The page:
Disability advocates rally at Minnesota Capitol for rate increases

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As Minnesota lawmakers figure out what to do with the state’s massive budget surplus, people with disabilities and their advocates and allies made the case to spend some of that money on disability services.

A rally held at the state Capitol on Tuesday drew hundreds of people to the rotunda for Disability Advocacy Day.

Among the issues discussed was the need for reimbursement rate increases for the direct care workforce. Organizations that care for people with disabilities say there are nearly 53,000 job openings for direct support professionals and personal care attendants. These workers typically provide in-home support to people who received state-waivered services.

As 5 INVESTIGATES first reported last year, disability services in Minnesota are at a tipping point. Provider organizations are struggling to hire and keep workers, many of whom work in group home settings. The shortages have left people with disabilities without support and sometimes without a stable place to live.

To hire more workers, advocates are asking legislators for increases in reimbursement rates to raise wages for direct care workers. They also want a portion of the surplus to fund programs that would help recruit new workers to the profession.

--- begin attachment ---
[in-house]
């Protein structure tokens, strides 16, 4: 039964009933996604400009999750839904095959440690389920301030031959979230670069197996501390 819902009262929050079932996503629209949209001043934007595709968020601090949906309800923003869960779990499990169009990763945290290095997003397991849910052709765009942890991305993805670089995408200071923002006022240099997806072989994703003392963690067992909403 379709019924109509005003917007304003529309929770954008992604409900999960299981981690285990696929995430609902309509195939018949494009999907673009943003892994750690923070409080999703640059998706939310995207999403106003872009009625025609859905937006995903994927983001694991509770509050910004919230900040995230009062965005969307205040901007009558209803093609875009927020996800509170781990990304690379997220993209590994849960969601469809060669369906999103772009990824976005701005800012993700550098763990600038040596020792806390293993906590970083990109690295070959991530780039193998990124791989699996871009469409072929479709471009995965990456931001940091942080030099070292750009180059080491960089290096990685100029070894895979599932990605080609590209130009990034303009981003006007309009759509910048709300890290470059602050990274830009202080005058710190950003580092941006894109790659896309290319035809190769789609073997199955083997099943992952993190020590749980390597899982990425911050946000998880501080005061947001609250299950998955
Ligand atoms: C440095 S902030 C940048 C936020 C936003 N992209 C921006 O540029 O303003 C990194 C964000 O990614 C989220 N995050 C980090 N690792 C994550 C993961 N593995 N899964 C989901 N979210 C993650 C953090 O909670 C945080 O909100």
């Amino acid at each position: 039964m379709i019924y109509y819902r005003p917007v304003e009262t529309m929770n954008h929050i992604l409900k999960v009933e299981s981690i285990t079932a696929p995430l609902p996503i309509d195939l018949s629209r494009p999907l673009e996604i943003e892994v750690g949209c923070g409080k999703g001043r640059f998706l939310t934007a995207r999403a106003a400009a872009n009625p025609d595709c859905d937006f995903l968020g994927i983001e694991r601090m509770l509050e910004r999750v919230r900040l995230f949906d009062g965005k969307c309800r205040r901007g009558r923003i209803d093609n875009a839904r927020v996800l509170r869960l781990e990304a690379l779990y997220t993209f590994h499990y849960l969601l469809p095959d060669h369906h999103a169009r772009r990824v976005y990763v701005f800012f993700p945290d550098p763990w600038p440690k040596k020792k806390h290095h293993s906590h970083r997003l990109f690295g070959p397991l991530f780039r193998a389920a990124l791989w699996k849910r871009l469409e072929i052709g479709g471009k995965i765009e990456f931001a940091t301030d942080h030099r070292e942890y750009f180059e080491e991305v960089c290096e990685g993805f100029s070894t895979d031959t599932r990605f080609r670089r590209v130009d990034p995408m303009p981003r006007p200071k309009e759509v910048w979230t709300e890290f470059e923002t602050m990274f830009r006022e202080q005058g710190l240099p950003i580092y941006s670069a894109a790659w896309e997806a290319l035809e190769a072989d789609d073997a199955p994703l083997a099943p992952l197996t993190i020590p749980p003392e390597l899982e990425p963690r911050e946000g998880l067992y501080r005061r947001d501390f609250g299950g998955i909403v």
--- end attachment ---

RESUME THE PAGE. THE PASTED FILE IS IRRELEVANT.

Jodi Harpstead, who serves as commissioner of the Department of Human Services, supports those policies and the increases in Gov. Tim Walz’s budget.

“We have the chance this session with the surplus to make lasting investments in the programs and services that we know help Minnesotans with disabilities,” she told the crowd during the rally.

But the proposed amounts in the governor’s budget are not enough, said Senator John Hoffman, DFL-Champlin. Hoffman chairs the Senate Hhuman Services Committee.

“These are really basic services that our people with disabilities and our elderly need,” he said during an interview Tuesday. “$1.258 billion of that surplus actually belongs over in Health and Human Services. That’s been my argument from the beginning.”

Hoffman helped negotiate a funding package last session that failed to get to the governor’s desk. He said he’s not concerned about that this year, with democratic control of both the House and Senate.

“The only thing is going to be the competition against everybody else who wants money,” Hoffman said.